Possibly. We're all familiar with NBA great Rick Barry's repeated offers to teach his under-handed free-throw shooting technique to atrocious brickers like Shaquille O'Neal, and they've all been shot down, partially because Barry doesn't exactly have the most personable of reputations (yet the man shot 90% at the line with that odd technique for his career). Now, Jeff Passan has stumbled upon his baseball equivalent.
Mike Marshall is a former Cy Young winner as a Dodger reliever, having done so with an unusual delivery, developed from his own study of exercise physiology. This is what the motion looks like:
With a wrist weight ranging from 15 to 30 pounds tethered to their pitching arm, they swing their pitching arm straight down like a pendulum, lift it over their ear and follow through with a hard pronation, turning the wrist outward with the thumb pointing down.Sounds familiar. That's the same critique given to Barry's under-handed technique, and the video provided with the article gives me the sense that half of that motion is like a softball pitcher's, only with overhand motion. But the stubbornness that people saw in Barry's ways are also there in Marshall, despite his profession of results, most of his students are indie league players, some who were cut from major league organizations:
Marshall is convinced these actions can help save baseball from one of its great scourges. The rest of the motion is simple. No leg kick. No rotating the hips back toward second base. Facing the hitter, the pitcher steps with his glove-side foot and rotates his other leg with such fury his back almost ends up parallel to home plate.
One of Marshall's students, for lack of a better description, said "we kind of throw like a girl."
Any suggestion that Marshall adapt his program – mix his motion with the traditional motion to make the transition easier, or cut out the terminology to focus on the end rather than the means, or perhaps collaborate with others in the growing field of biomechanics – is met with a stern no.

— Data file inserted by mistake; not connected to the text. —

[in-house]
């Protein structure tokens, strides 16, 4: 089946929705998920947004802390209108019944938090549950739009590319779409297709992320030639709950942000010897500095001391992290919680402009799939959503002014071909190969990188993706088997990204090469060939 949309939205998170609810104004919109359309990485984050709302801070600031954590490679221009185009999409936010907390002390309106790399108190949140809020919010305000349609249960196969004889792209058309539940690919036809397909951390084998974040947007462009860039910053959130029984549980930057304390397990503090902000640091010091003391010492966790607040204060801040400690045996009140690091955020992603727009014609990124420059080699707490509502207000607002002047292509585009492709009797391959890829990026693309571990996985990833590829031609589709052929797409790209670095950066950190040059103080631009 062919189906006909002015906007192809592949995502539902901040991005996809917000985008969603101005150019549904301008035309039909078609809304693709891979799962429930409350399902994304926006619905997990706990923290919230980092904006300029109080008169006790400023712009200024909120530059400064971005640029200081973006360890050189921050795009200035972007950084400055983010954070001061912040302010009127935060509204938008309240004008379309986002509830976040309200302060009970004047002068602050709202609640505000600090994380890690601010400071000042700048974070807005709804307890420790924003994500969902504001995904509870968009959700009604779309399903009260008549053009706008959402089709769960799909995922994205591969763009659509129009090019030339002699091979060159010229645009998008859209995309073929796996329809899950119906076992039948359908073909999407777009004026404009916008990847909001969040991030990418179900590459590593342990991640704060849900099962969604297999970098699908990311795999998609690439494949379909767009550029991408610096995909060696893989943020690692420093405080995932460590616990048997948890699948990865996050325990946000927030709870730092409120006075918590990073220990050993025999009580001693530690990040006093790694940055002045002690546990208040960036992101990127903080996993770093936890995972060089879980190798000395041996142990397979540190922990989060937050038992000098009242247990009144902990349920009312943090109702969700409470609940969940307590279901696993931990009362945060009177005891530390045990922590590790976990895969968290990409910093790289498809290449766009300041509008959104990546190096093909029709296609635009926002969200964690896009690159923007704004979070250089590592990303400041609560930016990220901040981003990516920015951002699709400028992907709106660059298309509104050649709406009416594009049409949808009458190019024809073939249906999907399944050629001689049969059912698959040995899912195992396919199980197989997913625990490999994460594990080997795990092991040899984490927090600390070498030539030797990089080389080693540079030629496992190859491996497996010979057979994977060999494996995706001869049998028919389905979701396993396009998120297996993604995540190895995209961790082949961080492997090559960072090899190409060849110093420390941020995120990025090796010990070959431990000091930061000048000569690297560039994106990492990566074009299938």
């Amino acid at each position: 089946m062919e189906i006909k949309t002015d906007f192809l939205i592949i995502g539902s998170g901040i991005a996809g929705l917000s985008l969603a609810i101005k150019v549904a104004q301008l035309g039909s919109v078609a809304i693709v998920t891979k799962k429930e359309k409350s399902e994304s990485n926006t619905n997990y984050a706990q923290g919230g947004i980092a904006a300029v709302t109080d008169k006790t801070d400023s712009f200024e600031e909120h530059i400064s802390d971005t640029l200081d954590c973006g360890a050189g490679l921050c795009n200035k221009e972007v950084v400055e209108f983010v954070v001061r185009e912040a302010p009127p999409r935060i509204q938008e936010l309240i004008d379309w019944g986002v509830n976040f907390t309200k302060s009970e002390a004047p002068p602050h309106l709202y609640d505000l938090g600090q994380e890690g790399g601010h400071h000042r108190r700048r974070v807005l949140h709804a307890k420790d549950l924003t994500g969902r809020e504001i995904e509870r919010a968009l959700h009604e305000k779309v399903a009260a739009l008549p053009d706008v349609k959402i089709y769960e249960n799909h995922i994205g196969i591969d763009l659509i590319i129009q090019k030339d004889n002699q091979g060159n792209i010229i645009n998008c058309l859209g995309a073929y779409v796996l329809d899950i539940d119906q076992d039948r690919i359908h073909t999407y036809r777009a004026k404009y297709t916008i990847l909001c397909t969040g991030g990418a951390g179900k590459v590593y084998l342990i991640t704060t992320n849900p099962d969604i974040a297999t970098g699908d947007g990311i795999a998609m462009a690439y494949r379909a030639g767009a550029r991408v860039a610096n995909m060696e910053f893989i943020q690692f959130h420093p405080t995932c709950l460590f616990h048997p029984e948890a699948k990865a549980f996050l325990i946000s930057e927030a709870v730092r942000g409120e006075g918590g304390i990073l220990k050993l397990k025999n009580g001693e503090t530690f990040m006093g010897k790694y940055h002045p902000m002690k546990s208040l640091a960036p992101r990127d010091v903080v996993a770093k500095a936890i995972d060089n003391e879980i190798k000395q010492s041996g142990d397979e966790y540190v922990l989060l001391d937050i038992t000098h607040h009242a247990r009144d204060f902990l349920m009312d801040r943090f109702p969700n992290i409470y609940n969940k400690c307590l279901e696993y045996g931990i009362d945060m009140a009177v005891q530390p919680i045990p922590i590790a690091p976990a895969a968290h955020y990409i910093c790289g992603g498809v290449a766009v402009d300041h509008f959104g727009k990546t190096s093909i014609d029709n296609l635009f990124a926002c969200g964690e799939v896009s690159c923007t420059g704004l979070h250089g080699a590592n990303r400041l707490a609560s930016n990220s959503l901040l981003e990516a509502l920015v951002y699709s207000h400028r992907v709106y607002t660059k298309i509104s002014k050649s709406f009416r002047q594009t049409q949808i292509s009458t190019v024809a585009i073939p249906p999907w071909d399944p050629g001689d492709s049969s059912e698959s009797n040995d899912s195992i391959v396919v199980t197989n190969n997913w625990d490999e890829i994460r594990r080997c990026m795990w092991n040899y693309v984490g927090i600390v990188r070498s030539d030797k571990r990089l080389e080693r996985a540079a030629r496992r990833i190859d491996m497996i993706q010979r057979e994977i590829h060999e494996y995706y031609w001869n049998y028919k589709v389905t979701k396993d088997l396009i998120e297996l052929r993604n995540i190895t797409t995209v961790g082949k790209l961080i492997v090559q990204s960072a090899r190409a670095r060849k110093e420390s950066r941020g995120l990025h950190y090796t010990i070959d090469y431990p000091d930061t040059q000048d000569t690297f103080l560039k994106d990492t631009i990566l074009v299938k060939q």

"I called him a few years ago and said, 'Tell me about your stuff,' " said Dr. Glenn Fleisig, the biomedical engineer who works alongside top baseball surgeon Dr. James Andrews at the Alabama Sports Medicine Institute. "He said no. I said, 'Can I tell you?' And he said he didn't want to hear what any other researcher is doing, that he never read or listened to anything because he didn't want to be accused of stealing. The concept of a researcher who's speaking up but won't listen is a big turn-off."
Noble, but futile, in a sense. However, one of his success stories is Dodgers reliever Rudy Seanez, and if he's still pitching at his advanced age, then why isn't a GM at least giving Marshall an ear?
Major league sports are by nature conservative, slow to adapt changes in gameplay -- look at the reluctance of most NFL coaches to even apporach the idea of using the option or any other method of offense common in the college ranks. This despite the theory that if you have an option being run to compensate for less athletically talented players, serious pro talent would make the option look revolutionary.
Barry's below the waist method, which looks like you're throwing a giant skee-ball, was so successful that he never shot less than 86% in his seasons in the NBA and the ABA. It wasn't graceful looking, and doesn't claim to tackle anything in basketball as serious as arm injuries in baseball, but it was outside the norm enough and looked so, well, unmanly, that no one, not even his own ball-playing sons, would go for it.
Major league pitching mechanics are just as sacrosanct, but with yet another pitcher in Toronto's B.J. Ryan headed under the knife for Tommy John surgery, front office folk might want to look into any method they can to protect multi-million dollar investments.
Outside Pitch [Yahoo Sports]
Dr. Mike Marshall's Pitching Coach Services [DrMikeMarshall.com]
Rick Barry Bio [NBA.com]
Rick Barry Statistics [Basketball-Reference.com]
(Photo: Getty Images)